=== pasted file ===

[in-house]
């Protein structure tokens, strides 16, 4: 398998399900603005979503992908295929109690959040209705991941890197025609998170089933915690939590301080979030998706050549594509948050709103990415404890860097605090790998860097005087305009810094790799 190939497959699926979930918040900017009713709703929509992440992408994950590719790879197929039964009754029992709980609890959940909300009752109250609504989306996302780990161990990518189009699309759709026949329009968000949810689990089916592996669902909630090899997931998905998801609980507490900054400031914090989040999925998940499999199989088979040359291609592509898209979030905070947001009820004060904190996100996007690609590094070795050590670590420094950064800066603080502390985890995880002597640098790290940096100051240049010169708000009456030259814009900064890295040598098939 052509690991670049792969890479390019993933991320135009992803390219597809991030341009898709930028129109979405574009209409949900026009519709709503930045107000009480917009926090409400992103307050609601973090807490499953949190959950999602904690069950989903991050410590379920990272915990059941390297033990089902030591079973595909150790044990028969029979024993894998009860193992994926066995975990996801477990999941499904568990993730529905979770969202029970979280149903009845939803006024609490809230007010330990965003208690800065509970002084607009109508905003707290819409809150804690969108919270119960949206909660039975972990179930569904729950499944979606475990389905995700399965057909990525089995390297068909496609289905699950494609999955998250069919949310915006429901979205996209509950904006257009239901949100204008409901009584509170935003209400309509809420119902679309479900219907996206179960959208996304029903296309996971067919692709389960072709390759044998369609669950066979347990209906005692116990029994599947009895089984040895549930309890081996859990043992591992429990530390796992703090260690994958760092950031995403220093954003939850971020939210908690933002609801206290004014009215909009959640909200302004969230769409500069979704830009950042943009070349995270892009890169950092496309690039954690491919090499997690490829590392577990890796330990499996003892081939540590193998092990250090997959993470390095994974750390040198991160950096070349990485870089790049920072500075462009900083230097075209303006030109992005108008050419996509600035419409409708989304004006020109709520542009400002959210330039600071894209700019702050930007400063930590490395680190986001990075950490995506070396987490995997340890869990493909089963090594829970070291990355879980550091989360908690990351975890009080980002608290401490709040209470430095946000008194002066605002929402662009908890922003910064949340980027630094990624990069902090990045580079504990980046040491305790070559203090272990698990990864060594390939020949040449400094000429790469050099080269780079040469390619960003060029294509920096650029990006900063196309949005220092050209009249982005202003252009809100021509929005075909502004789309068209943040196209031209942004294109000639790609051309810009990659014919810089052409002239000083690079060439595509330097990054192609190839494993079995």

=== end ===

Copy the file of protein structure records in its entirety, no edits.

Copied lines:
[in-house]
């Protein structure tokens, strides 16, 4: 398998399900603005979503992908295929109690959040209705991941890197025609998170089933915690939590301080979030998706050549594509948050709103990415404890860097605090790998860097005087305009810094790799 190939497959699926979930918040900017009713709703929509992440992408994950590719790879197929039964009754029992709980609890959940909300009752109250609504989306996302780990161990990518189009699309759709026949329009968000949810689990089916592996669902909630090899997931998905998801609980507490900054400031914090989040999925998940499999199989088979040359291609592509898209979030905070947001009820004060904190996100996007690609590094070795050590670590420094950064800066603080502390985890995880002597640098790290940096100051240049010169708000009456030259814009900064890295040598098939 052509690991670049792969890479390019993933991320135009992803390219597809991030341009898709930028129109979405574009209409949900026009519709709503930045107000009480917009926090409400992103307050609601973090807490499953949190959950999602904690069950989903991050410590379920990272915990059941390297033990089902030591079973595909150790044990028969029979024993894998009860193992994926066995975990996801477990999941499904568990993730529905979770969202029970979280149903009845939803006024609490809230007010330990965003208690800065509970002084607009109508905003707290819409809150804690969108919270119960949206909660039975972990179930569904729950499944979606475990389905995700399965057909990525089995390297068909496609289905699950494609999955998250069919949310915006429901979205996209509950904006257009239901949100204008409901009584509170935003209400309509809420119902679309479900219907996206179960959208996304029903296309996971067919692709389960072709390759044998369609669950066979347990209906005692116990029994599947009895089984040895549930309890081996859990043992591992429990530390796992703090260690994958760092950031995403220093954003939850971020939210908690933002609801206290004014009215909009959640909200302004969230769409500069979704830009950042943009070349995270892009890169950092496309690039954690491919090499997690490829590392577990890796330990499996003892081939540590193998092990250090997959993470390095994974750390040198991160950096070349990485870089790049920072500075462009900083230097075209303006030109992005108008050419996509600035419409409708989304004006020109709520542009400002959210330039600071894209700019702050930007400063930590490395680190986001990075950490995506070396987490995997340890869990493909089963090594829970070291990355879980550091989360908690990351975890009080980002608290401490709040209470430095946000008194002066605002929402662009908890922003910064949340980027630094990624990069902090990045580079504990980046040491305790070559203090272990698990990864060594390939020949040449400094000429790469050099080269780079040469390619960003060029294509920096650029990006900063196309949005220092050209009249982005202003252009809100021509929005075909502004789309068209943040196209031209942004294109000639790609051309810009990659014919810089052409002239000083690079060439595509330097990054192609190839494993079995």